It is worth mentioning that Casey intentionally left out some statistical outliers in his analysis that he termed “genetic freaks”. They were left out as “these trainees do not represent a typical level of development even for elite [natural bodybuilding] champions”. Another reason for leaving these statistical outliers out of the original analysis is that the drug-free status of some of these genetic freaks has not been verified, only assumed. And “given the ease at which drug tests can be passed by drug using athletes these days this gives me further reason to be skeptical of some of the natural freaks’ drug free claims”. Therefore, “it cannot be stated strongly enough that it is completely unreasonable for the genetically typical trainee to think that he can reach [the] level of development [of these “genetic freaks”]…. Few world-champion drug-free bodybuilders do so, nor do even the majority of anabolic drug users”.
The Martin Berkhan model for maximum muscular development
Martin Berkhan owns the website leangains.com, and has developed a more simple, yet accurate formula (as verified on his clients), again based on natural bodybuilders at competition leanness (i.e. 4-6% body fat). The formula is as follows:
(Height in centimeters - 100) = Body weight in kg at a shredded state (4-6% body fat).
For example, using an example of someone who is 5’11” (180 cm), body weight at a shredded state = “180” – 100 = 80 kg (176 lbs.). Martin also acknowledges the possibility that many bodybuilders are dehydrated or glycogen depleted to a degree on contest day as a “dry” appearance is desired. Therefore, when the effects of dehydration are accounted for (which equates to roughly a 2% drop in total body weight independent of body composition), the equation becomes “Height in centimeters – 98” when hydrated.
Like table 1, table 2 shows the genetic muscular potentials for lifters of varying heights and degrees of leanness. I’ve used the same heights and body fat percentages as table 1 for comparative reasons.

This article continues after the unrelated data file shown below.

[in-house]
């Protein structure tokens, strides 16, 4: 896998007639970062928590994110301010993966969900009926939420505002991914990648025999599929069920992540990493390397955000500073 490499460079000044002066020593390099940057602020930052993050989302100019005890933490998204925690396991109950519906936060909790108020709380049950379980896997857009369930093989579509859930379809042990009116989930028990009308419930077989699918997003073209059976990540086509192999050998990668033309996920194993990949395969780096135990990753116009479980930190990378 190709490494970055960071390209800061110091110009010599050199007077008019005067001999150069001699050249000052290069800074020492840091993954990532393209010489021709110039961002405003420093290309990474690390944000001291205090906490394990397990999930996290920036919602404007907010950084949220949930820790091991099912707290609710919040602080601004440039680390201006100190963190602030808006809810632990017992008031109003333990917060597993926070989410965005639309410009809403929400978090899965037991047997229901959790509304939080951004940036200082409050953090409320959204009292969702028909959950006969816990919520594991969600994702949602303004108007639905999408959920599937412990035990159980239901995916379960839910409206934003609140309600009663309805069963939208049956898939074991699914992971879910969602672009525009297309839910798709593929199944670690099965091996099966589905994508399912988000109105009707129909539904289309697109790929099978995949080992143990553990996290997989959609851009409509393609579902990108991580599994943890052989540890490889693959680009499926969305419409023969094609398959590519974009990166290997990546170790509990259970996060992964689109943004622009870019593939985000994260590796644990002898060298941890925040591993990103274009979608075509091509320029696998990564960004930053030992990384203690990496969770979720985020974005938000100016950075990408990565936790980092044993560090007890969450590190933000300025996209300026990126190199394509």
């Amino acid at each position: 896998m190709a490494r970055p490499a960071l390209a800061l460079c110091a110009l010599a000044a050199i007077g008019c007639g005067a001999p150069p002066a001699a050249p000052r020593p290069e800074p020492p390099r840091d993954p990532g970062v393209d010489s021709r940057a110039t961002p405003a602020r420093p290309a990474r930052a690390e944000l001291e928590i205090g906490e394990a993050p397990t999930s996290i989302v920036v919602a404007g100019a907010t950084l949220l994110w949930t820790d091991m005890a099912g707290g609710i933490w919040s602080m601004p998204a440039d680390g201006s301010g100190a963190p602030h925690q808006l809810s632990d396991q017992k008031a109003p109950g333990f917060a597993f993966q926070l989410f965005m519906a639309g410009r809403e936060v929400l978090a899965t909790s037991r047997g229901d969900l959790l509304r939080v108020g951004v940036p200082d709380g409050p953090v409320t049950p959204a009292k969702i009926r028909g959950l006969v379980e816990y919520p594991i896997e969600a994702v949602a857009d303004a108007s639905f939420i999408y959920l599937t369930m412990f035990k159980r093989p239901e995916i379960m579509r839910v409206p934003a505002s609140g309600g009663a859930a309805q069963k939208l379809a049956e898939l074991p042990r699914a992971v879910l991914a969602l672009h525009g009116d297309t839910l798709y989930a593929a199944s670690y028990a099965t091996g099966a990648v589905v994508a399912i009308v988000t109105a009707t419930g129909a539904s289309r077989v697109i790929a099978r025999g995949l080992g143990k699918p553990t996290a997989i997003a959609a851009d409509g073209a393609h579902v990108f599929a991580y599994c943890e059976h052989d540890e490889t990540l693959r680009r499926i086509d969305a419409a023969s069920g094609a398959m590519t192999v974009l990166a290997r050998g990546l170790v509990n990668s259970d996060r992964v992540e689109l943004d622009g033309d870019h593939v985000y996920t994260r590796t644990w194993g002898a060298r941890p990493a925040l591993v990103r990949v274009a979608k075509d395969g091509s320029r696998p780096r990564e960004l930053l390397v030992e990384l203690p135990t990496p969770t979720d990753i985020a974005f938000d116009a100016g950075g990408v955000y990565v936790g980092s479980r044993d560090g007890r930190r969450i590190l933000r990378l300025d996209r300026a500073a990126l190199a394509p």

Table 2. Estimated maximum muscular potential using Martin Berkhan’s model
Lean body mass (+2%
Body mass at 5% (contest condition) body fat (+2%
Body mass at 10% body fat (+2%
* 2% corrects for the effects of dehydration
Though not identical, the values calculated in table 2 are very similar to that obtained in table 1, especially when corrected for the effects of dehydration. Furthermore, Martin’s formula seems to be more in line with Casey’s predictions at heights of 5’10” and above, with values at 6” and 6’2” being almost identical. Martin Berkhan states that a limitation to his formula is that while it is “very accurate for guys smack dab in the middle of that range (180 cm)…. shorter guys (below 170 cm) seem to skew the formula towards being heavier”. Therefore, for shorter people (<175 cm/ 5’9”) the formula becomes:
Height in centimeters – 98-99 = Body weight in kg at a shredded state (4-6% body fat). (The 2% is also added on to this value). Following this adjustment, and that for the effects of dehydration, predicted values at all heights become extremely similar in both models.
This article is getting pretty lengthy now and I’m not close to finishing, so I’ll have to split it into two parts. In part 2 of “what is my natural muscular potential?” I’ll see how I measure up to both models and talk about limitations to these formulae, as well as giving a brief outline of what it takes for someone to reach their muscular potential.